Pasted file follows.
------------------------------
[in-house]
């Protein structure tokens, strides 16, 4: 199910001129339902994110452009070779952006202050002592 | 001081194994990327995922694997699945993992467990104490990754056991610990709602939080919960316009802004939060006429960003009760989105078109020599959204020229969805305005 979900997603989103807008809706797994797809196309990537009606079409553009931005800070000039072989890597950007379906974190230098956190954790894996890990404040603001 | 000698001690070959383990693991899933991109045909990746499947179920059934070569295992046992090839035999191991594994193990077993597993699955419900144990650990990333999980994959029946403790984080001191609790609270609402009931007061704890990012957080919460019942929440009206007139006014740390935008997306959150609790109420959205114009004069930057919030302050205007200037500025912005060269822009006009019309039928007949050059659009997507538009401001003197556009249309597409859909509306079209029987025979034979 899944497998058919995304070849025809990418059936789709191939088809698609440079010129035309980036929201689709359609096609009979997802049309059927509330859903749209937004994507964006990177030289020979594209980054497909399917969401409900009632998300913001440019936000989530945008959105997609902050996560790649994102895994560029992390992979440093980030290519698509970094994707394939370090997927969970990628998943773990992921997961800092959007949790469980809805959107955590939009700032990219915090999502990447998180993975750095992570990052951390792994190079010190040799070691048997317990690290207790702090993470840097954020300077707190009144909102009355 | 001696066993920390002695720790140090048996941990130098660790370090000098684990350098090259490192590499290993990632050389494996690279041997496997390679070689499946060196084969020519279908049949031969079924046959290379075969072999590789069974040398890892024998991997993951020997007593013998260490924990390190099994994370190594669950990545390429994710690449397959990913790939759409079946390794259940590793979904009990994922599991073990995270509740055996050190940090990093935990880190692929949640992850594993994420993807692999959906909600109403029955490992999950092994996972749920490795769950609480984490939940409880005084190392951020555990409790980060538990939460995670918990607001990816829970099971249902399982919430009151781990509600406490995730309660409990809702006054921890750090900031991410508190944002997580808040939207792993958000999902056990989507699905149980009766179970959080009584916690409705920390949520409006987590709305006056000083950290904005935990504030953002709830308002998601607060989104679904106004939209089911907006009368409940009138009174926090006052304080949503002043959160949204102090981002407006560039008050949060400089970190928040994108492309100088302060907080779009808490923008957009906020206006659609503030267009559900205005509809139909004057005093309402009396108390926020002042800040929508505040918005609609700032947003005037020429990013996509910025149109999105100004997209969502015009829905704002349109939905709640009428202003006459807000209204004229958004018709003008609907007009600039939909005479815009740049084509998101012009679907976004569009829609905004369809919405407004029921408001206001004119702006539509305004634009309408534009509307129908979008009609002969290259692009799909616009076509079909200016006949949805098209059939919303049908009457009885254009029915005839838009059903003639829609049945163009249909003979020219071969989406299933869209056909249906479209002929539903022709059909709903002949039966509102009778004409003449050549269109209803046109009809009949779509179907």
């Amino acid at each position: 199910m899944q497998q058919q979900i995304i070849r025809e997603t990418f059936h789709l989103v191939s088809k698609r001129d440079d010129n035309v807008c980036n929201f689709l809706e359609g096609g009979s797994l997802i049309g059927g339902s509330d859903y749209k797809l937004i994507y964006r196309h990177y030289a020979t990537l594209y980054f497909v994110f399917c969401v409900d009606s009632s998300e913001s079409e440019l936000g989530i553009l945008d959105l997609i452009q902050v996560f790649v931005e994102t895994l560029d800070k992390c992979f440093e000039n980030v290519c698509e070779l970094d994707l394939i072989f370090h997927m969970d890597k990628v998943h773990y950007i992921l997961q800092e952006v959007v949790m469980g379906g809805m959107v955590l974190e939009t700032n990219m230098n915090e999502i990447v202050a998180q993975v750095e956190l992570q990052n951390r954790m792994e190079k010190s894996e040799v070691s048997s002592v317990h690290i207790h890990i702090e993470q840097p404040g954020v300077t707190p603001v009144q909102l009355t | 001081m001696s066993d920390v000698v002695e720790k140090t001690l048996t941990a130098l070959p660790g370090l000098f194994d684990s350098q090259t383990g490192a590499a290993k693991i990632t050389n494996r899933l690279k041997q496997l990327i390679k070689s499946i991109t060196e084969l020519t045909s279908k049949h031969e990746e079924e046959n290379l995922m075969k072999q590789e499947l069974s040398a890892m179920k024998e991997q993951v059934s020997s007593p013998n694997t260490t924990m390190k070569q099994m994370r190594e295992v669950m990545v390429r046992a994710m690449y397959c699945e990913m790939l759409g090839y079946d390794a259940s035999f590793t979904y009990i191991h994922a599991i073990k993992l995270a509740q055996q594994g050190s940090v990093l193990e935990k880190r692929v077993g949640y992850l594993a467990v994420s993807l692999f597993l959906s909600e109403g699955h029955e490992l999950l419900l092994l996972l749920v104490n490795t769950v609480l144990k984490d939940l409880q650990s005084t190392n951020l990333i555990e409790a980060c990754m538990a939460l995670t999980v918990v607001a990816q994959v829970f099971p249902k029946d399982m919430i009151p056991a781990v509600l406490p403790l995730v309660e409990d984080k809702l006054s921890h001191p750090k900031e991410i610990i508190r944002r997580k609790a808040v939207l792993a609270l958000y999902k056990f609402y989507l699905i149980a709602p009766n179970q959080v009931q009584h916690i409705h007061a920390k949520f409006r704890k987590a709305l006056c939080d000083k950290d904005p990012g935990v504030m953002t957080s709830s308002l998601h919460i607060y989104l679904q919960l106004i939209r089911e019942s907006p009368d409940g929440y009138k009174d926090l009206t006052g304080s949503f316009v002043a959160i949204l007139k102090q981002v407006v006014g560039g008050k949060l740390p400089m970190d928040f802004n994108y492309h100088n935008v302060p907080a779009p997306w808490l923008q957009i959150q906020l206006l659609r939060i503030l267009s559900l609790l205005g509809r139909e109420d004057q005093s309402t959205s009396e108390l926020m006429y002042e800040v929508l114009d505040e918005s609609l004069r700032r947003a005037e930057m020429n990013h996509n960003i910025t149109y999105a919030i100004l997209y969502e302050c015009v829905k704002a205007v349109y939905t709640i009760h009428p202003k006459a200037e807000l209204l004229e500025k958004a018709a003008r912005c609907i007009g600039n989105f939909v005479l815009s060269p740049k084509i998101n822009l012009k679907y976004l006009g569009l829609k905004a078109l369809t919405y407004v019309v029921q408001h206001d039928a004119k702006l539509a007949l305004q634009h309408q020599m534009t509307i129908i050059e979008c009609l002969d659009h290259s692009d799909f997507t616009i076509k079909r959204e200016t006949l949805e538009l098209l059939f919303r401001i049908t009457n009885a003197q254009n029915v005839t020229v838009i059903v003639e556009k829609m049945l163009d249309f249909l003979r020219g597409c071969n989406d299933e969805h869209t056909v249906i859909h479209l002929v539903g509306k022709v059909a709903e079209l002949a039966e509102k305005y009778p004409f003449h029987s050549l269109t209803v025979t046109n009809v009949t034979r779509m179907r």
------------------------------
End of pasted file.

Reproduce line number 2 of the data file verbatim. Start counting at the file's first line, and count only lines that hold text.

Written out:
């Protein structure tokens, strides 16, 4: 199910001129339902994110452009070779952006202050002592 | 001081194994990327995922694997699945993992467990104490990754056991610990709602939080919960316009802004939060006429960003009760989105078109020599959204020229969805305005 979900997603989103807008809706797994797809196309990537009606079409553009931005800070000039072989890597950007379906974190230098956190954790894996890990404040603001 | 000698001690070959383990693991899933991109045909990746499947179920059934070569295992046992090839035999191991594994193990077993597993699955419900144990650990990333999980994959029946403790984080001191609790609270609402009931007061704890990012957080919460019942929440009206007139006014740390935008997306959150609790109420959205114009004069930057919030302050205007200037500025912005060269822009006009019309039928007949050059659009997507538009401001003197556009249309597409859909509306079209029987025979034979 899944497998058919995304070849025809990418059936789709191939088809698609440079010129035309980036929201689709359609096609009979997802049309059927509330859903749209937004994507964006990177030289020979594209980054497909399917969401409900009632998300913001440019936000989530945008959105997609902050996560790649994102895994560029992390992979440093980030290519698509970094994707394939370090997927969970990628998943773990992921997961800092959007949790469980809805959107955590939009700032990219915090999502990447998180993975750095992570990052951390792994190079010190040799070691048997317990690290207790702090993470840097954020300077707190009144909102009355 | 001696066993920390002695720790140090048996941990130098660790370090000098684990350098090259490192590499290993990632050389494996690279041997496997390679070689499946060196084969020519279908049949031969079924046959290379075969072999590789069974040398890892024998991997993951020997007593013998260490924990390190099994994370190594669950990545390429994710690449397959990913790939759409079946390794259940590793979904009990994922599991073990995270509740055996050190940090990093935990880190692929949640992850594993994420993807692999959906909600109403029955490992999950092994996972749920490795769950609480984490939940409880005084190392951020555990409790980060538990939460995670918990607001990816829970099971249902399982919430009151781990509600406490995730309660409990809702006054921890750090900031991410508190944002997580808040939207792993958000999902056990989507699905149980009766179970959080009584916690409705920390949520409006987590709305006056000083950290904005935990504030953002709830308002998601607060989104679904106004939209089911907006009368409940009138009174926090006052304080949503002043959160949204102090981002407006560039008050949060400089970190928040994108492309100088302060907080779009808490923008957009906020206006659609503030267009559900205005509809139909004057005093309402009396108390926020002042800040929508505040918005609609700032947003005037020429990013996509910025149109999105100004997209969502015009829905704002349109939905709640009428202003006459807000209204004229958004018709003008609907007009600039939909005479815009740049084509998101012009679907976004569009829609905004369809919405407004029921408001206001004119702006539509305004634009309408534009509307129908979008009609002969290259692009799909616009076509079909200016006949949805098209059939919303049908009457009885254009029915005839838009059903003639829609049945163009249909003979020219071969989406299933869209056909249906479209002929539903022709059909709903002949039966509102009778004409003449050549269109209803046109009809009949779509179907």